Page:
Thursday, December 27, 2007
One of my heroines died today. Benazir Bhutto, a modern-day Joan of Arc, succumbed to an assassin's bullets after a rally in Pakistan, the country she returned to after many years in exile. She was 54 years old.
It was believed that her party, the Pakistan People's Party, would win the upcoming election in January, making her Prime Minister once again. She had occupied that office twice before, the first time at age 35. She was one of the youngest chief executives in the world, and the first woman to serve as Prime Minister of an Islamic nation.
Modernizing Pakistan was her priority, She brought electricity to the countryside and built schools all over Pakistan. She dedicated herself to solving the problems of hunger, housing and health care and bringing her country into the 21st Century. Her agenda was one of reconciliation among various factions, peace, ending militancy, eradicating poverty, building institutions of civil rule and democracy, spreading education and providing hope to the people of Pakistan for a better future.
Ms. Bhutto was born in Karachi in 1953 to a prominent political family. At age 16 she left her homeland to study at Harvard's Radcliffe College. After completing her undergraduate degree in Political Science, she earned a second degree at England's Oxford University, followed by a law degree a few years later.
Meanwhile, her father, Zulfikar Ali Bhutto, was elected Prime Minister, but within days the military seized power and her father was imprisoned. In 1979 he was hanged by the military government of General Zia Ul Haq.
She was arrested many times and served three years in solitary confinement before being permitted to leave the country in 1984. She settled in London, where she and her two brothers founded an underground organization to resist the military dictatorship. When one of her brothers died in 1985, she returned to Pakistan for his burial, and was again arrested for participating in anti-government rallies.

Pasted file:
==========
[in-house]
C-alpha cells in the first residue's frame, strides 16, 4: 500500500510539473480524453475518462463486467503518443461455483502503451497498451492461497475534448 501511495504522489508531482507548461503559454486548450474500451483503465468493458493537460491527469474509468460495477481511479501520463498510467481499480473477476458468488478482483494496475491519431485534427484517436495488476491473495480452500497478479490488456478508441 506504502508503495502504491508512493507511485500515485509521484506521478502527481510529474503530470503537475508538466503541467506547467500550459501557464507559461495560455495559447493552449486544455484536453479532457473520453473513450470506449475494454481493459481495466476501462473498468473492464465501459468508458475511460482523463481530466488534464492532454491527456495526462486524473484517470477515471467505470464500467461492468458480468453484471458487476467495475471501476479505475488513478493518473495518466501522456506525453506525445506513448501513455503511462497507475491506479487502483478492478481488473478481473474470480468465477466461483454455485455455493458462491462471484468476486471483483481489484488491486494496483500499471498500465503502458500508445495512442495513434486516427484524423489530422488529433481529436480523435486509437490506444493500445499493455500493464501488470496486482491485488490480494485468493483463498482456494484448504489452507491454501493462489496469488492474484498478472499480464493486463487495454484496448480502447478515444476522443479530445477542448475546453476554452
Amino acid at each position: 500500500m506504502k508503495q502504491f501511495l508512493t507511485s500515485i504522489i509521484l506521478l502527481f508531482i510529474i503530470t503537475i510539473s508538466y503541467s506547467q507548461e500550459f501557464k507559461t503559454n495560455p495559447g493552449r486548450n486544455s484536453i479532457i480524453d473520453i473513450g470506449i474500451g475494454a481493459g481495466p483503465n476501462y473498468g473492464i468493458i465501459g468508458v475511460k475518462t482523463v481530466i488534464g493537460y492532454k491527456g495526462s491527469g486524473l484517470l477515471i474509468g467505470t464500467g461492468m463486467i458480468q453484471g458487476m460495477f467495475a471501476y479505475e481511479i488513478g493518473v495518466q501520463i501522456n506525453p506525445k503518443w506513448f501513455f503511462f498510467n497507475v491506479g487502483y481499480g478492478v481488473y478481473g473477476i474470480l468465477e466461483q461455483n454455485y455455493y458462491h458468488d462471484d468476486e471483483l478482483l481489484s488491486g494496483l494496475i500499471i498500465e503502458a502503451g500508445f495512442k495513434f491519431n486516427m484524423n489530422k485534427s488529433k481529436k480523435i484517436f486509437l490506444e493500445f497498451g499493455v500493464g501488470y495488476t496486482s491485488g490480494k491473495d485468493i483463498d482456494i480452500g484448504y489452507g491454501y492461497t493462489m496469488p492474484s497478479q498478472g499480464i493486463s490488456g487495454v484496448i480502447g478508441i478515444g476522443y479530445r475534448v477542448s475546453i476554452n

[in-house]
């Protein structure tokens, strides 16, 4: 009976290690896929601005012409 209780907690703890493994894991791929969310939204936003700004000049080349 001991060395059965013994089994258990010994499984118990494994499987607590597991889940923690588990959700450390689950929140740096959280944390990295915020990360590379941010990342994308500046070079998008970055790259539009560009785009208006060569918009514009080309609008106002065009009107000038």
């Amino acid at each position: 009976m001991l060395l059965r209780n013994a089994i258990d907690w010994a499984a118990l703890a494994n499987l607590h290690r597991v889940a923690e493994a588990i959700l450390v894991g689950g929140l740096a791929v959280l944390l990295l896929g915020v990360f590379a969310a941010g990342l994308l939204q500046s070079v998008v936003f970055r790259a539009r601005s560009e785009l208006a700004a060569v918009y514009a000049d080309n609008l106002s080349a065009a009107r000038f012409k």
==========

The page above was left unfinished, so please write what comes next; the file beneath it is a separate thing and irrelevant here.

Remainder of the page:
Despite her prestigious Western education, she agreed to an arranged marriage in 1987. The couple had three children.
Bhutto's husband was imprisoned in 1997 on charges of corruption and served eight years in prison. Once again, she was forced to leave her homeland. For nine years, she and her children lived in exile in London, where she continued to advocate the restoration of democracy in Pakistan.
In October of this year, she returned to her native country despite death threats from radical Islamists and the hostility of the present government.
She was greeted by enthusiastic crowds but within hours of her arrival, her motorcade was attacked by a suicide bomber. She survived this first assassination attempt, although more than 100 bystanders died in the attack. Even this did not deter her from her mission to finally restore peace to her country.
Today in Rawalpindi a gunman fired at her car, fatally wounding her. The assassin then detonated a bomb, killing himself and numerous bystanders.
Rioting erupted throughout the country, intensifying the dangerous instability of a nuclear-armed nation in a highly volatile region.
The world has lost one of its most eloquent voices for peace, moderation, and democracy, and also one of its bravest citizens. We are all diminished for it.
"I find that whenever I am in power, or my father was in power, somehow good things happen. The economy picks up, we have good rains, water comes, people have crops. I think the reason this happens is that we want to give love and we receive love."